On October 19, 1960, U.S. President Dwight D. Eisenhower authorized an embargo on exports to socialist Cuba, setting in motion an uneasy political relation that lasted more than 50 years. Diplomatic relations with Cuba were severed in January 1961. A travel ban and an expanded export ban went into effect in subsequent years. All this in an attempt to put pressure on Fidel Castro and weaken his rule. Despite these efforts, Castro outlasted 10 U.S. presidents and was in power for more than 50 years before stepping down in 2008.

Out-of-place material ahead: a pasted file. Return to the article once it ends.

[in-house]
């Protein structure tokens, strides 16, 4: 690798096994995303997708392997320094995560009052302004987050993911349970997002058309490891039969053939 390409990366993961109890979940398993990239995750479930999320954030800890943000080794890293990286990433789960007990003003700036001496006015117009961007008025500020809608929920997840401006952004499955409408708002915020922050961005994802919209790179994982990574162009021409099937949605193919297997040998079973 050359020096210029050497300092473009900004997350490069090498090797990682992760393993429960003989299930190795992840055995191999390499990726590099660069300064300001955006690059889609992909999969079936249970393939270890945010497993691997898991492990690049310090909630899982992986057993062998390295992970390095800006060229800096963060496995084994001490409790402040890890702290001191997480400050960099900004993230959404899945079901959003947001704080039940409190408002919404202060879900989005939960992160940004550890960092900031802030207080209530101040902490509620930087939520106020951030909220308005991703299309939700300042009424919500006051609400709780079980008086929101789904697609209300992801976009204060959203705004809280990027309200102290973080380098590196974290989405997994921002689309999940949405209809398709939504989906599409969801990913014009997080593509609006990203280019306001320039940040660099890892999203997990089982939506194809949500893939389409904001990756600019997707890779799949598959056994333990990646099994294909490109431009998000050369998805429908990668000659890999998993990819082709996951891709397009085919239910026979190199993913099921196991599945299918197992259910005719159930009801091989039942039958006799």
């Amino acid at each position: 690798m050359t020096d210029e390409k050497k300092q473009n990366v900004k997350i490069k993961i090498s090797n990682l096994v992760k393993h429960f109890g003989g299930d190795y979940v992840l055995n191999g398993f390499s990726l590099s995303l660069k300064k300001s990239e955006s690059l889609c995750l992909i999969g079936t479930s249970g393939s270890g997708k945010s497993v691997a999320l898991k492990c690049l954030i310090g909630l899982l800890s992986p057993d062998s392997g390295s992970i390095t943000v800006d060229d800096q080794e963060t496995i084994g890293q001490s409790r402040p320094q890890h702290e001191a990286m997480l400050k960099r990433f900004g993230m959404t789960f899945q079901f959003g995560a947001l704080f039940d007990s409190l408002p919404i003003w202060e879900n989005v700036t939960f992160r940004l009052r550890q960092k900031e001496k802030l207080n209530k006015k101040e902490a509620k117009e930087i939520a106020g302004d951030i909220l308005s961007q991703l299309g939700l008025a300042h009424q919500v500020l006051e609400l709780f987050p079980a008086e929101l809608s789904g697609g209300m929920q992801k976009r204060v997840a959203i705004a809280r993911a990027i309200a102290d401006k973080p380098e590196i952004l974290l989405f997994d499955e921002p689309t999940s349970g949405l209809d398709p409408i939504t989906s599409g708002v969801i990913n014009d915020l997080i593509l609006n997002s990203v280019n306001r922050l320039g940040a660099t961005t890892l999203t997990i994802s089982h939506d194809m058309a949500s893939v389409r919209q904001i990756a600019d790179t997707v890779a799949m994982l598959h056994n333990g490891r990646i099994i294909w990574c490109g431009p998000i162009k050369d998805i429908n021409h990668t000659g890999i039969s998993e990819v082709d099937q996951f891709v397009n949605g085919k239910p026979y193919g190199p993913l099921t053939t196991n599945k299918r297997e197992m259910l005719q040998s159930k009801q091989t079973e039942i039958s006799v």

The economic and travel bans were softened in late 2014, and President Barack Obama officially reestablished diplomatic relations with Cuba on July 20, 2015, ushering in a new era of U.S.-Cuba relations. What is the impact of these changes in policy towards Cuba? How might this effect the economies of both countries?And how does the U.S. opening up relations with Cuba impact U.S. relations with Latin America more broadly?
Join us, the Cleveland Council on World Affairs, IPM, and the Northeast Ohio Consortium for Middle Eastern Studies for a conversation on the implications of an open Cuba.
Reverend Joan Brown Campbell
Eduardo Gonzalez, President, Ferragon Corporation
Anne B. Morrison, Professor, School of Lifespan Development and Educational Sciences, Kent State University
This discussion will be moderated by WCPN host/producer Tony Ganzer.